For the cannabis industry, access to banking services has been scarce. Even though cannabis is medically or recreationally legal in most states, banks avoid taking on cannabis dispensaries as customers. This is largely due to the federal prohibition of cannabis. The Federal Crimes Enforcement Network (FinCEN) attempted to fix this problem, but there has been no improvement on access to banking.
FinCEN is a bureau of the U.S. Department of Treasury, tasked with collecting and analyzing information from banks to combat illegal activity. In 2014, FinCEN issued guidance hoping to enhance the availability of banking for cannabis dispensaries. The agency created a separate category of Suspicious Activity Reports (SARs) just for banks serving cannabis dispensaries. The process, however, was so cumbersome few banks employed it. This problem remains a product of federal cannabis law conflicting with state cannabis laws.
The Cole Memo
The current, and confusing, status of cannabis regulation can be attributed in part to a document by James M. Cole (the Cole Memo). In 2013, United States Deputy Attorney General James M. Cole issued this memo as a guidance document on enforcement of cannabis regulation. Though all cannabis production and sales are prohibited by the Controlled Substances Act, the Cole Memo determined a limited number of priorities for federal cannabis enforcement.
There were eight priorities, including sale to minors, funding criminal enterprises, and possession on federal property. Outside these eight priorities, the Department of Justice (DOJ) would leave enforcement to the states. Shortly after the Cole Memo was released, more states began passing legislation allowing cannabis dispensaries to open.
To compliment the Cole Memo, FinCEN’s 2014 guidance explained how banks may serve cannabis dispensaries without triggering Bank Secrecy Act (BSA) enforcement by the agency. Along with requiring banks comply with the Cole Memo’s priorities, it explained CDD best practices, SAR procedures, and how to identify red flags for cannabis dispensary customers.
The CDD guidance included:
- License and registration verification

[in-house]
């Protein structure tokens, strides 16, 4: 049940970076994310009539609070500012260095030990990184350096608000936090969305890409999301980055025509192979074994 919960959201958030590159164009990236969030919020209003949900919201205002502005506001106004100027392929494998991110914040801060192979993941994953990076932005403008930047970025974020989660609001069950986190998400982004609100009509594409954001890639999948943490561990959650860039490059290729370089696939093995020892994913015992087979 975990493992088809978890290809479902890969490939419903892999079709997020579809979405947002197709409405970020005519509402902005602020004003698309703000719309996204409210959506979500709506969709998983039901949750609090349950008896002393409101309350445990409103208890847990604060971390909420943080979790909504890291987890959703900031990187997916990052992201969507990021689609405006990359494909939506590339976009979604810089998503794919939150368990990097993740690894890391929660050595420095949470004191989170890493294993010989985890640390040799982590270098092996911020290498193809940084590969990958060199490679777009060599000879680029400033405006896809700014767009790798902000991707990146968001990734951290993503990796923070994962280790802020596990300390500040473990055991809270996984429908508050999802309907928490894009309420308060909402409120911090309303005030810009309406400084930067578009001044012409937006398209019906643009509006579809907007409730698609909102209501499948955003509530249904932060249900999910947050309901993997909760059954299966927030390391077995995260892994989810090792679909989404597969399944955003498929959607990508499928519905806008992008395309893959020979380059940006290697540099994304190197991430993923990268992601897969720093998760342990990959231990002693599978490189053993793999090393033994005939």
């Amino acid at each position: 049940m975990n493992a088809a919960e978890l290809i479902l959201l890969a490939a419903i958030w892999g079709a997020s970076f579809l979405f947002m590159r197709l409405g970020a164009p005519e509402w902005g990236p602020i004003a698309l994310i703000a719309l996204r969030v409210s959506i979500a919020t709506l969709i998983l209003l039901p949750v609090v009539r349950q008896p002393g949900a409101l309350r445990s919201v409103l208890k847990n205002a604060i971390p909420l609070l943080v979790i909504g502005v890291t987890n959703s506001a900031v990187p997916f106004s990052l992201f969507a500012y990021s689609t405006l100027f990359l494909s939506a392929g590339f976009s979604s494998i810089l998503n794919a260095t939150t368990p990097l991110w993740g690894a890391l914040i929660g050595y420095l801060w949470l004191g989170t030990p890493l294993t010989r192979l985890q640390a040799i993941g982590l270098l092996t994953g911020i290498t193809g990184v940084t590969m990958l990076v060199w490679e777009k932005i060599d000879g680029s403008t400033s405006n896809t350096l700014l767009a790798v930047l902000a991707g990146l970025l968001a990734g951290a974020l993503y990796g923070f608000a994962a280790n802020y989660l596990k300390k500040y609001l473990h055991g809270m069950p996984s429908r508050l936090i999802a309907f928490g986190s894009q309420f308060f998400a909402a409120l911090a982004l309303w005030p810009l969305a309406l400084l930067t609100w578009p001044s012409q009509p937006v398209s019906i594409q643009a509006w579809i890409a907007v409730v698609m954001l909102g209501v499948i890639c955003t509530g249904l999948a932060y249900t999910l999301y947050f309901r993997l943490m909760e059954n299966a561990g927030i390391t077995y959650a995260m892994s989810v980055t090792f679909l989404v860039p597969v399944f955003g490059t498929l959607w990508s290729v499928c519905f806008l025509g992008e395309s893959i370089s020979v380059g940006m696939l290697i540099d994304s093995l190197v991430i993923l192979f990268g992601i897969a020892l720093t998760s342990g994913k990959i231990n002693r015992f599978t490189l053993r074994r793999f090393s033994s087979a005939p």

- License documentation review
- Requesting information on a cannabis business from state authorities
- Understanding the products, customers, and normal activity of cannabis businesses
- Ongoing monitoring for suspicious activity
- Refreshing CDD information on a periodic business
FinCEN’s guidance also requires banks to look out for “red flags,” and banks will not open an account for a business with too many red flags. These include:
- Anonymous out-of-state or international investors
- An inability to trace money flow to investors, owners, and/or vendors
- Failure to secure a state and/or local license to operate
- Owners and/or financiers who have significant criminal histories
- The business’s failure to report income and/or pay taxes to the state or the federal government
- The business’s violation of state operational laws and rules
- The failure to timely renew state and/or local operational licenses
In 2019 FinCEN issued further guidance pertaining specifically to hemp. The legal definition of “hemp” under federal law is simply cannabis products with less than .3% THC, the psychoactive chemical in the cannabis plant. The 2019 guidance essentially explained credit unions are no longer required to file SARs solely on the basis of hemp growth and cultivation, while SARs are still required for suspicious activities of hemp businesses. FinCEN issued supplemental guidance on CDD in 2019, confirming that banks must perform CDD on hemp-related businesses.
*Author’s Note: though FinCEN guidance uses the term “marijuana,” this article uses the term “cannabis” based on the binomial nomenclature of the plant “Cannabis sativa L.”